In 1982 a grand jury indicted RDL, Inc. and Messrs. Rights and DiBona for, inter alia, submitting false and fictitious statements to the government along with obstructing the DCAA audit.

 As part of the grand jury process, the business records detailing the labor and material costs of two defense projects were subpoenaed. A DCAA agent, at the request of the government, examined these records and based on their information he was able to complete the 1979 audits of RDL's contract work. The irregularities the audits revealed were instrumental in securing the convictions of Messrs. Rights and DiBona. The use of the business records in the antecedent criminal action is not challenged by the defendants. They do, however, object to the use of the audit in the subsequent civil action believing that it constitutes illegal use of grand jury material.

 The Federal Rules of Criminal Procedure provide that matters occurring before the grand jury may not be disclosed unless otherwise provided for by the rules. Rule 6(e)(2). Rule 6(e)(3)(B) states that "grand jury material" shall not be utilized except to assist the attorney for the government in the performance of his duties to enforce federal criminal law. The rules do provide that grand jury material may be disclosed by court order.

 It is the defendants' fervent contention that the audit was the product of the grand jury process; that it could not be used outside of the criminal proceeding and that since the government did not obtain a court order releasing the audit, its use is forbidden and the complaint must be dismissed. See United States v. Sells Engineering, Inc., 463 U.S. 418, 103 S. Ct. 3133, 77 L. Ed. 2d 743 (1983). In my memorandum of December 7, 1984, addressing a similar issue raised by the defendants, I discussed the Sells decision by noting:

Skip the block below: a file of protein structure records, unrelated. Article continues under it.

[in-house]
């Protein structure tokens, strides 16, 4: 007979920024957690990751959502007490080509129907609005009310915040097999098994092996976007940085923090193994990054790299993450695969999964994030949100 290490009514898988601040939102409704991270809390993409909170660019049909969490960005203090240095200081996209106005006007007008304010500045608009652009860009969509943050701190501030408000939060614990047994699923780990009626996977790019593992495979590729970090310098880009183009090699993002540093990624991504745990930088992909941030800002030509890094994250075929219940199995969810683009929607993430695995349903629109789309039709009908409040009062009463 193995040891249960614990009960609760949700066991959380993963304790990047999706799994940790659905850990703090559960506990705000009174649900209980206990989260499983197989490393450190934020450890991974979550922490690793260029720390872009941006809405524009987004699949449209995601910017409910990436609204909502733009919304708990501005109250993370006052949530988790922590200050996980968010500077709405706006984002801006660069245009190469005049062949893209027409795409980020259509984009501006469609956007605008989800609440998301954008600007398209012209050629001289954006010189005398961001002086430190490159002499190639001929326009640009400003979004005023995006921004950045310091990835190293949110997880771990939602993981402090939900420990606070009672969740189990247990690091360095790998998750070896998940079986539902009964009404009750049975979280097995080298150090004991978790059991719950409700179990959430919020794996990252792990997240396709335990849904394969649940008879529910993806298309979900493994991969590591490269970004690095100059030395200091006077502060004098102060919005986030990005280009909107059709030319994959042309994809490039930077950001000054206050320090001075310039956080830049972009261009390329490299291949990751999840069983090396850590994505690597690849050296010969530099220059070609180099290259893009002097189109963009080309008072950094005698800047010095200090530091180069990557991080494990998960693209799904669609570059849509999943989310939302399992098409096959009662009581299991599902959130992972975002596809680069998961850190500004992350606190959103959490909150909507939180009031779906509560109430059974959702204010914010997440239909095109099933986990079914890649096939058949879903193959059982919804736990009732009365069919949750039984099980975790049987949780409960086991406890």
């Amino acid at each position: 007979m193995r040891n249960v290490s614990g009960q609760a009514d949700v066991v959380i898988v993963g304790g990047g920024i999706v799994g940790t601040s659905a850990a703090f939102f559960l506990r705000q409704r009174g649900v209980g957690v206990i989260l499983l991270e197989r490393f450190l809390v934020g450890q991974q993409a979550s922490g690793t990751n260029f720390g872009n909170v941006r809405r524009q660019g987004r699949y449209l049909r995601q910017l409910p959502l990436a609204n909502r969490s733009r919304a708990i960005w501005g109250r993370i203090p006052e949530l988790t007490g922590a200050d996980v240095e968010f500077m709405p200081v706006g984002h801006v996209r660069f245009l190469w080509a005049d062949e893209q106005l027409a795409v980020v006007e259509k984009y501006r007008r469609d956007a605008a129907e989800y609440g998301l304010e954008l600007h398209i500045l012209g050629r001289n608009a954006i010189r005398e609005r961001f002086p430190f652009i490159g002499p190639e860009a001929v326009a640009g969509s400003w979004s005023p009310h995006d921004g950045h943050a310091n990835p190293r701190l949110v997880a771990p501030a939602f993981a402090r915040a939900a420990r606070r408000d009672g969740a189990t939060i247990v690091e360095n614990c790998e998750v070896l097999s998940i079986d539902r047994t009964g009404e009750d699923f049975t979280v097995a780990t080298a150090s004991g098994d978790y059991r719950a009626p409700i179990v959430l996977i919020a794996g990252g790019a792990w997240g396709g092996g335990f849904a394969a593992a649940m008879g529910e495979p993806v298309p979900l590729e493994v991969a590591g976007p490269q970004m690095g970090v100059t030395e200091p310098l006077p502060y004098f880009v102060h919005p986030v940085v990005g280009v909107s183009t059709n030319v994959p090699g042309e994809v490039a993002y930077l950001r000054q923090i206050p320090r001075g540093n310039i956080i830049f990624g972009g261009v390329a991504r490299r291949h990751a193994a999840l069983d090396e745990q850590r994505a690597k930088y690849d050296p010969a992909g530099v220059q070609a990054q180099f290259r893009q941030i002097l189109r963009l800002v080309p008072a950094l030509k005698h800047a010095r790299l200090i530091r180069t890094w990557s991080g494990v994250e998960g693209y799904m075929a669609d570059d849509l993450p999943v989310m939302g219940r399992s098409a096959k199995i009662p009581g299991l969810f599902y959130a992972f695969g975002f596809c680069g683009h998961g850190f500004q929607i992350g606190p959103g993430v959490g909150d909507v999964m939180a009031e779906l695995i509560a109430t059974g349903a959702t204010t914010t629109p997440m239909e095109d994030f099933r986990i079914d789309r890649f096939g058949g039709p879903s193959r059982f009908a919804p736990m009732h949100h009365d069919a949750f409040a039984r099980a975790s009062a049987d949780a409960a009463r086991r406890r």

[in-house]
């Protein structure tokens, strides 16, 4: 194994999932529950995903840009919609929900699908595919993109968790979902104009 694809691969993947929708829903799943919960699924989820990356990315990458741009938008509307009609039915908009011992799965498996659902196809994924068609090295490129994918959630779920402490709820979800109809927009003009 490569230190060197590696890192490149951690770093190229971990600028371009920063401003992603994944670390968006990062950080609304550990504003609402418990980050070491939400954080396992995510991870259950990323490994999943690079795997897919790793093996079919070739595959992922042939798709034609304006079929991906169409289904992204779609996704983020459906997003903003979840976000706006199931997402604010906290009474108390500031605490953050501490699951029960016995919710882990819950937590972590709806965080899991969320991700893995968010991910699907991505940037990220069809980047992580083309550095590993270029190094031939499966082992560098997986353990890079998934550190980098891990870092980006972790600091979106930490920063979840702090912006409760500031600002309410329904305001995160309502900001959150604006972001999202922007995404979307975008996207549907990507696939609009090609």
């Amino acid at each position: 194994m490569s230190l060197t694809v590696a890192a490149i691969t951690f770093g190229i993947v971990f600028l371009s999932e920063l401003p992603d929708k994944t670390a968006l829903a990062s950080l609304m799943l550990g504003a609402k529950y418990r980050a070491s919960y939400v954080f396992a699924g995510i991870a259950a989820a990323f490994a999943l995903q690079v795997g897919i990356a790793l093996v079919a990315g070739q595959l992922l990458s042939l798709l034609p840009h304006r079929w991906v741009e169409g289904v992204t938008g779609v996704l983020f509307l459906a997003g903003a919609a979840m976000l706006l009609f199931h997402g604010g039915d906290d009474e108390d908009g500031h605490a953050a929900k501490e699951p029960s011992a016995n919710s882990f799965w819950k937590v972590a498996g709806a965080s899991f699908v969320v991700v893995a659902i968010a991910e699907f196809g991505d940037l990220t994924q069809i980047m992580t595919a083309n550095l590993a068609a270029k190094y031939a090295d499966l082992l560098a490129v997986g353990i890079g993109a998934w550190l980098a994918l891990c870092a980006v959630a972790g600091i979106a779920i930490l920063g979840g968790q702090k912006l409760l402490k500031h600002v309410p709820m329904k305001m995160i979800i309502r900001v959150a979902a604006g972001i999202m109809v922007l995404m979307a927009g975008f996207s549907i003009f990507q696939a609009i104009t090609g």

. . . The Supreme Court held that attorneys in the Civil Division of the Justice Department may not have automatic access to and disclosure of grand jury materials in the possession of the prosecutors but must instead seek a court order for access to this evidence. Sells, 103 S. Ct. at 3147.


The Court's decision was based upon three main considerations all flowing from the historical policy of preserving grand jury secrecy. First, the court believed that if grand jury matters and information were disclosed to persons other than the prosecutor involved in the criminal proceeding it would diminish the willingness of witnesses to come forward and testify fully with candor. If a witness believes he may have to continuously appear before a myriad of judicial bodies investigating the subject he has information about, it may inhibit the citizen's desire to come forward and testify. Sells at 3142.


Second, because of the active role taken by the government's attorneys during a grand jury investigation, automatic disclosure may invite abuses of the process through manipulation of the grand jury to ferret out additional evidence useful in a civil suit. The grand jury has investigative powers not available to a civil attorney through normal discovery procedures. The use of a grand jury to elicit this information in a civil action is per se improper. United States v. Procter & Gamble, 356 U.S. 677, 683-684 [2 L. Ed. 2d 1077, 78 S. Ct. 983] (1958).